In 2004, the National Institute of Justice created the social science research on forensic sciences (SSRFS) research program to explore the impact of forensic sciences on the criminal justice system and the administration of justice. Much of the early research from the SSRFS program focused on DNA processing and the use of DNA in investigations and prosecutions.
Establishing a Rank Order for Skeletal Element Sampling: Examining Differential DNA Yield Rates Among and Between Buried Human Skeletal Elements as Compared to Surface Recovered Skeletal Elements
Forensic Familial and Moderate Stringency DNA Searches: Policies and Practices in the U.S., England, and Wales
HIrisPlex-S system for eye, hair, and skin color prediction from DNA: Massively parallel sequencing solutions for two common forensically used platforms
Towards Commercialization: Preliminary developmental validation of a high resolution melt curve mixture prediction assay and SVM tool
Crime laboratory and law enforcement personnel from three states discuss the value the NIJ-FBI Sexual Assault Kit Partnership to test sexual assault evidence and obtain investigatory leads.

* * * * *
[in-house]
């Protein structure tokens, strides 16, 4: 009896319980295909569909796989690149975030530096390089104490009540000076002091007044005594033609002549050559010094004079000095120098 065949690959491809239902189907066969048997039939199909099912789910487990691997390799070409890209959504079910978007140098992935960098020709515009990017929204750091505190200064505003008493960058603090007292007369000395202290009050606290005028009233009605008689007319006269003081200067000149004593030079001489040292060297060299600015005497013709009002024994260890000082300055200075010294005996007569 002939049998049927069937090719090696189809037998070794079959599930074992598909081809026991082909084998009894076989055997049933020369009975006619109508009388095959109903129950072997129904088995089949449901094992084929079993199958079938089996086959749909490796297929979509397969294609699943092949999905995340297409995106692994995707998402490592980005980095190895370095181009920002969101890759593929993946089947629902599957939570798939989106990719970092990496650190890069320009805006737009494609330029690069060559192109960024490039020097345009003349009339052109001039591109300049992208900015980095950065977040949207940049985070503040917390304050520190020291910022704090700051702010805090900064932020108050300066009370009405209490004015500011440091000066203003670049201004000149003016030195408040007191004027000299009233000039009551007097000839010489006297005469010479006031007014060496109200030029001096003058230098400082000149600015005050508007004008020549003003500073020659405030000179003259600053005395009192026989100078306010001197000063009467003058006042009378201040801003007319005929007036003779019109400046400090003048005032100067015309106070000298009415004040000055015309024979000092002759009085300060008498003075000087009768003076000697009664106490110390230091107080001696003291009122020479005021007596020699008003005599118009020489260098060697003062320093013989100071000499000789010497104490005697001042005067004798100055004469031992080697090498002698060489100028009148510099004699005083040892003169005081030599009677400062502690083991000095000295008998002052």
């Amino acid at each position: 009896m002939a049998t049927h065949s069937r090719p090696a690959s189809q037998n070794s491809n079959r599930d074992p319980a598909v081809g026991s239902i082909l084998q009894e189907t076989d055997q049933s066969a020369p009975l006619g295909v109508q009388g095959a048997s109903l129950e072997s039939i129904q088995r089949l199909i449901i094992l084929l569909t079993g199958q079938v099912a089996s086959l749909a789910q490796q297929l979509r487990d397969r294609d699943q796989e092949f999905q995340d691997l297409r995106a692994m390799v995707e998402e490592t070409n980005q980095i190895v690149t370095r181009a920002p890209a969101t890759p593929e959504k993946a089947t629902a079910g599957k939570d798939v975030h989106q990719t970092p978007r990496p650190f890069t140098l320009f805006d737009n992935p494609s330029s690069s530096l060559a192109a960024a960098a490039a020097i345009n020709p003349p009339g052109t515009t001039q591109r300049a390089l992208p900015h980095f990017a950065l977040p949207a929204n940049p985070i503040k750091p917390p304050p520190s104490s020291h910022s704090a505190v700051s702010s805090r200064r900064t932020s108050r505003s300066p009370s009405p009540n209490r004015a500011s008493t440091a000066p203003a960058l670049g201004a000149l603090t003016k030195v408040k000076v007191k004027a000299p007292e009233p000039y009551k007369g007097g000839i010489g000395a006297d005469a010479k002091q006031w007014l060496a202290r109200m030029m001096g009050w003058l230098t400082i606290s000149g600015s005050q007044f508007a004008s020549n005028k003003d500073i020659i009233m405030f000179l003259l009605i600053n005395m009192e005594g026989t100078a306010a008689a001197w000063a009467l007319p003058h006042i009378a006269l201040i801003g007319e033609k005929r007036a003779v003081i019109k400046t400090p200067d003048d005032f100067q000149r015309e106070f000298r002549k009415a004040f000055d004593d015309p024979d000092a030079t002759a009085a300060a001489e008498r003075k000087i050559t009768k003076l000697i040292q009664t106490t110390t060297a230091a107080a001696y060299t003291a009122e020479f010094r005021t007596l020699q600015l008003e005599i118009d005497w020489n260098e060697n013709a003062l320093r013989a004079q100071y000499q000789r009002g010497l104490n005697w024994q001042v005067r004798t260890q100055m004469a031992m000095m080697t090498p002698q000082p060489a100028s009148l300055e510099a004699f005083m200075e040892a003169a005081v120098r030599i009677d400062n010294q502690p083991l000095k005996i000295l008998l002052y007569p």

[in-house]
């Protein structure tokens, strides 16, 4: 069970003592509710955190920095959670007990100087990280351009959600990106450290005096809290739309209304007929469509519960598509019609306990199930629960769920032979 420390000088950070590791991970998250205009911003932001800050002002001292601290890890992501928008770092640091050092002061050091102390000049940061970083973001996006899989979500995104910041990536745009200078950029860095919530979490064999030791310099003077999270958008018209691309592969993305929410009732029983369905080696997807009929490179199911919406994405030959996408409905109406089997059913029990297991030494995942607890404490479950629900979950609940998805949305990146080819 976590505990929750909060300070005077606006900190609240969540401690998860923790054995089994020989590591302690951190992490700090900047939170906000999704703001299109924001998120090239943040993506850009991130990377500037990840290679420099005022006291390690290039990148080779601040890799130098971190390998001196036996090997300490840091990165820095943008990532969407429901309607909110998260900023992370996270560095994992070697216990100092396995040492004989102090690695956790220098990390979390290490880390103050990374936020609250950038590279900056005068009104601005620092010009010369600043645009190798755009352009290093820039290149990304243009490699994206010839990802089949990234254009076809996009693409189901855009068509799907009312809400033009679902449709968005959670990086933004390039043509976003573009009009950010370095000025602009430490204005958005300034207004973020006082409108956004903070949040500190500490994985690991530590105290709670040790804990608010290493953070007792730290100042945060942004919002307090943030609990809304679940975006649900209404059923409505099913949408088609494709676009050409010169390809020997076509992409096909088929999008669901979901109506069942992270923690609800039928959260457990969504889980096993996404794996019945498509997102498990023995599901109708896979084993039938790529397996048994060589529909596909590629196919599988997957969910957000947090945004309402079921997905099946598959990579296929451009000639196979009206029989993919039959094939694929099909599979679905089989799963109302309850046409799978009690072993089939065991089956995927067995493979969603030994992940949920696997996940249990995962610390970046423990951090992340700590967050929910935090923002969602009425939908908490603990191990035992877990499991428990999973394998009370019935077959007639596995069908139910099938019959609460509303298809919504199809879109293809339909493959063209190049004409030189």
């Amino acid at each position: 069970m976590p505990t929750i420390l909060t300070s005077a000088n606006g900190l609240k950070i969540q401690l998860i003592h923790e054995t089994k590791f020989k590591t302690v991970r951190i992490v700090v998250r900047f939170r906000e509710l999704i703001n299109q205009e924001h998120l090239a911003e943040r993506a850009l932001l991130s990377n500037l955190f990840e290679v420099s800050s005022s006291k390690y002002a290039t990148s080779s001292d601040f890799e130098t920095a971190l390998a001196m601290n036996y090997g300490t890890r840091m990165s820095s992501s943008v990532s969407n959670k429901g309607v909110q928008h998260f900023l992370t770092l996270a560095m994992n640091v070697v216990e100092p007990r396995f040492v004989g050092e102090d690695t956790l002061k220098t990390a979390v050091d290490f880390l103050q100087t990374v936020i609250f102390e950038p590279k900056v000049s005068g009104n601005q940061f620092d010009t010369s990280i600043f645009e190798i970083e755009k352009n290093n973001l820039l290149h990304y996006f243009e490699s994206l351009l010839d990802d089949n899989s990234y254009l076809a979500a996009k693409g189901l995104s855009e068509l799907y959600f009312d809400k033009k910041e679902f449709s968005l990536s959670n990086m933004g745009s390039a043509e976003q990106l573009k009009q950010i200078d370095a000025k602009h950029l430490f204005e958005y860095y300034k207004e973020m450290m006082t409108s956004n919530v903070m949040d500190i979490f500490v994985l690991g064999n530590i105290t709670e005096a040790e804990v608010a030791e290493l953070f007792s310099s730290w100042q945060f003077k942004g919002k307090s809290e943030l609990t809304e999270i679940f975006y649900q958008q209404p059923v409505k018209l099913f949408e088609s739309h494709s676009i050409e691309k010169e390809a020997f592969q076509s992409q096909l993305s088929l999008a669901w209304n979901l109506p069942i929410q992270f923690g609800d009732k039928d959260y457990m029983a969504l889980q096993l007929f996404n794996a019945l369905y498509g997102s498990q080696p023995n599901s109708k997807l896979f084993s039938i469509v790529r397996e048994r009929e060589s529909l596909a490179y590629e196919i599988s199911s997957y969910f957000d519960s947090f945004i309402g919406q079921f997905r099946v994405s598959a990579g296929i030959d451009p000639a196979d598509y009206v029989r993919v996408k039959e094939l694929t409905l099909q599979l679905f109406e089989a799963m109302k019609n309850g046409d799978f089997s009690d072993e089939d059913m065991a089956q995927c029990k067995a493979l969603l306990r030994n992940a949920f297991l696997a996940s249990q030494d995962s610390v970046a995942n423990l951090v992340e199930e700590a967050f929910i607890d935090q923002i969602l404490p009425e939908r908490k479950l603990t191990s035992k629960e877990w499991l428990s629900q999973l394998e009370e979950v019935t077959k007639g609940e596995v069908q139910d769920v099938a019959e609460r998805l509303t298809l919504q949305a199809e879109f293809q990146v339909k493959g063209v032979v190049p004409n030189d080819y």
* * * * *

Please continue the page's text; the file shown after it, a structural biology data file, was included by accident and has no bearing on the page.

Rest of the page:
During this partnership, NIJ is working with the FBI Laboratory in Quantico, Virginia, to test eligible kits from law enforcement agencies and laboratories across the country and develop best practices that can improve the quality and speed of sexual assault kit processing.
As technology improves, demand for analysis of DNA and other forensic evidence to help solve crimes grows. This video describes some of the challenges crime laboratories face in meeting this demand and how National Institute of Justice (NIJ) funding has strengthened crime labs and encouraged innovation in forensic techniques.
What does science tell us about case factors that can lead to a wrongful conviction? Dr. Jon Gould of American University will discuss the findings of the first large-scale empirical study that has identified ten statistically significant factors that distinguish a wrongful conviction from a "near miss." (A "near miss" is a case in which an innocent defendant was acquitted or had charges dismissed before trial). Following Dr. Gould's presentation, Mr. John R.